Root Canal

Root canal treatment (or endodontics) involves the removal of inflamed or infected pulp from the centre of the affected tooth. This prevents the infection from spreading and can help save a tooth that may otherwise have to be extracted.

The pulp is made up of soft tissue, including nerves and blood vessels, and extends from the crown to the tips of the root. Damage to the pulp is normally caused by decay, a deep filling or trauma to the tooth.

Symptoms can include;

  • Tooth pain
  • Tenderness on biting
  • Increased sensitivity to temperature
  • Discolouration of the affected tooth
  • A metallic taste
  • Gum tenderness or swelling

What happens when you have a root canal?

Step 1 – Root canal treatment usually requires several appointments and will depend on the type of tooth being treated and the cause of the problem. It may be necessary to manage the initial symptoms with a procedure, carried out under local anaesthetic, to remove the inflamed tissue after which the tooth will be covered and temporarily restored until the next appointment.  The presence of infection may necessitate a course of antibiotics.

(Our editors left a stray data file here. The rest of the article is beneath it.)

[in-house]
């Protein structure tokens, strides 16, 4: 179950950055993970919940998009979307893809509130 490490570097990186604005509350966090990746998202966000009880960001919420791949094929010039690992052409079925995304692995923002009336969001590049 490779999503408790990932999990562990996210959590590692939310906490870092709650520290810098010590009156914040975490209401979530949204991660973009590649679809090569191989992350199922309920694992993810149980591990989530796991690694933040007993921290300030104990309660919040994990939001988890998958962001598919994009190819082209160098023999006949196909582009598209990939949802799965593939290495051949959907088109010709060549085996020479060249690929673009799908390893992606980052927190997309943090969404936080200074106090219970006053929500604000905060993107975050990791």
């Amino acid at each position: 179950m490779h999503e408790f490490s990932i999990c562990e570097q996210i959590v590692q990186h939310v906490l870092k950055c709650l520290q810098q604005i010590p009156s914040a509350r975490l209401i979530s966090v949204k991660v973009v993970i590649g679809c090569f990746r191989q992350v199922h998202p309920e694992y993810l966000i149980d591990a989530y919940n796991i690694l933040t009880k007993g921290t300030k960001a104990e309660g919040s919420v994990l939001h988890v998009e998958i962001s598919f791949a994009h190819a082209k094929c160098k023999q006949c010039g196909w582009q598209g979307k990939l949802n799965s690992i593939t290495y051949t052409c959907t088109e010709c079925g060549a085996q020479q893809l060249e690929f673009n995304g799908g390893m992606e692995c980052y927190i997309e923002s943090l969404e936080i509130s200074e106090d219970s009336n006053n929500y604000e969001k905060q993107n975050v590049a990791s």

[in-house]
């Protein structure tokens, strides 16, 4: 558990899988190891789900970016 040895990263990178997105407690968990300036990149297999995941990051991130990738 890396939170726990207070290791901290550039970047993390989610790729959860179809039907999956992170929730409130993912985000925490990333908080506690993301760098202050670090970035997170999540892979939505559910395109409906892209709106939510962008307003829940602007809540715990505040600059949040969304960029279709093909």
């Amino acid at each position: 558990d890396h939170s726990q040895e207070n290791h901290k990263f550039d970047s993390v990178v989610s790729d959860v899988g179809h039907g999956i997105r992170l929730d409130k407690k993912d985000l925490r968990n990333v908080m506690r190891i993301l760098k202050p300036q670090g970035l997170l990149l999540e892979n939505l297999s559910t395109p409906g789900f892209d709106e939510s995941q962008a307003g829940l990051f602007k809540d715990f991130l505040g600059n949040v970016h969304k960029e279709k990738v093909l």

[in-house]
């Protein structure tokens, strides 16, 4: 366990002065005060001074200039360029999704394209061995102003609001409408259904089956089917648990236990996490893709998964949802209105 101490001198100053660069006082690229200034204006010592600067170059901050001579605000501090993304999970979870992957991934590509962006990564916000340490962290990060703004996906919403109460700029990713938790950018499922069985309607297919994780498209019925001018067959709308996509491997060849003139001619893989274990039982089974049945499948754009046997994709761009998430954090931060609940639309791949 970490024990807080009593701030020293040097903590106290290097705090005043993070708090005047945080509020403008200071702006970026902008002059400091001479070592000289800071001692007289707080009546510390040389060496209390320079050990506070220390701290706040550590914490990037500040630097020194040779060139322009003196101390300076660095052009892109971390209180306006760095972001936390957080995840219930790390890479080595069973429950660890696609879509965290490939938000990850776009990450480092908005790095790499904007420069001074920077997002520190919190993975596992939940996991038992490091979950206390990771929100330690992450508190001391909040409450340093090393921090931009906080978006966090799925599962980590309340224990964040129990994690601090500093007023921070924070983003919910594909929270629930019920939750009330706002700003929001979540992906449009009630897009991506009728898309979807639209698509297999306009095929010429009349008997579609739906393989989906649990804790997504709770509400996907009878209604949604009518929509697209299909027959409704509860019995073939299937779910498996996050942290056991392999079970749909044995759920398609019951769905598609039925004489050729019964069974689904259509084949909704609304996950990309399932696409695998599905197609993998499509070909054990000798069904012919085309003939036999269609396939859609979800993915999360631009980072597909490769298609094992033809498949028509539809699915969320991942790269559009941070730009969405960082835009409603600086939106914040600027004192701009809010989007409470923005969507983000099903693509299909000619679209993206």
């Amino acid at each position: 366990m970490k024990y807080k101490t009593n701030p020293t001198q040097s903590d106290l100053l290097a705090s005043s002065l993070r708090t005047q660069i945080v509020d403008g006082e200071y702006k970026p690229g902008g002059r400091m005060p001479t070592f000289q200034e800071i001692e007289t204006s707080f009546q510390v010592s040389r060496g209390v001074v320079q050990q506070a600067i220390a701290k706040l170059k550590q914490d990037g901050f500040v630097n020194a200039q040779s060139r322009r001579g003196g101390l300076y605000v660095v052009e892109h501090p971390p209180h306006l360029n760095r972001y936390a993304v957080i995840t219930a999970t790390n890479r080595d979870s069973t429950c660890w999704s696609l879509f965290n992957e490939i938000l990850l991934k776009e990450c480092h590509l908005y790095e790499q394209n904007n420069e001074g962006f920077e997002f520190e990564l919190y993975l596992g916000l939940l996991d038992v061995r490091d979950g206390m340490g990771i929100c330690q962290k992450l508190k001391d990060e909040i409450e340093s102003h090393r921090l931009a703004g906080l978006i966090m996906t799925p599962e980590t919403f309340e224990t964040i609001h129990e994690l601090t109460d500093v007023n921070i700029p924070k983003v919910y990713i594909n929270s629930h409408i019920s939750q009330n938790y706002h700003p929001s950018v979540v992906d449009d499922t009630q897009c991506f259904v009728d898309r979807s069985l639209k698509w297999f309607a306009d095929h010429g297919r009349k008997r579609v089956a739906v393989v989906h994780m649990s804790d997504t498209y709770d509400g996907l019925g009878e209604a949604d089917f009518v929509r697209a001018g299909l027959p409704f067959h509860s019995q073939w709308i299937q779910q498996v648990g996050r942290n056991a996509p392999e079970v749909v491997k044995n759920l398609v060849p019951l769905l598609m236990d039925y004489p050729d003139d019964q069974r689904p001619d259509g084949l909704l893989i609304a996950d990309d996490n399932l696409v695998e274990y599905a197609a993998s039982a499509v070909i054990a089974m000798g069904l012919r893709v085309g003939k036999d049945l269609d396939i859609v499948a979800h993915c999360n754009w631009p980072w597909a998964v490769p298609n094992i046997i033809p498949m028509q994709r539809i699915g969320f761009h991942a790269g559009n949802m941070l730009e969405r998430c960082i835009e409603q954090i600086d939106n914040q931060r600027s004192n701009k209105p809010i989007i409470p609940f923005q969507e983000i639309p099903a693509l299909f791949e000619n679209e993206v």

Step 2 – The affected pulp is removed under a local anaesthetic and the root canals are flushed with an anti-bacterial solution.

Step 3 – The canals are delicately shaped with tiny, flexible instruments and washed again to remove any debris.

Step 4 – The freshly cleaned root canals are then filled to seal the tooth and prevent bacteria from entering.

Step 5 – The tooth is finally topped off with a permanent filling or crown to help restore tooth shape and functionality.

If your root canal treated tooth is looked after properly it should remain trouble-free and provide a long-lasting repair. Even though the pulp has been removed, the tooth will stay intact as the canals have been sealed.

We also recommend regular check-ups so we can detect any problems before they occur.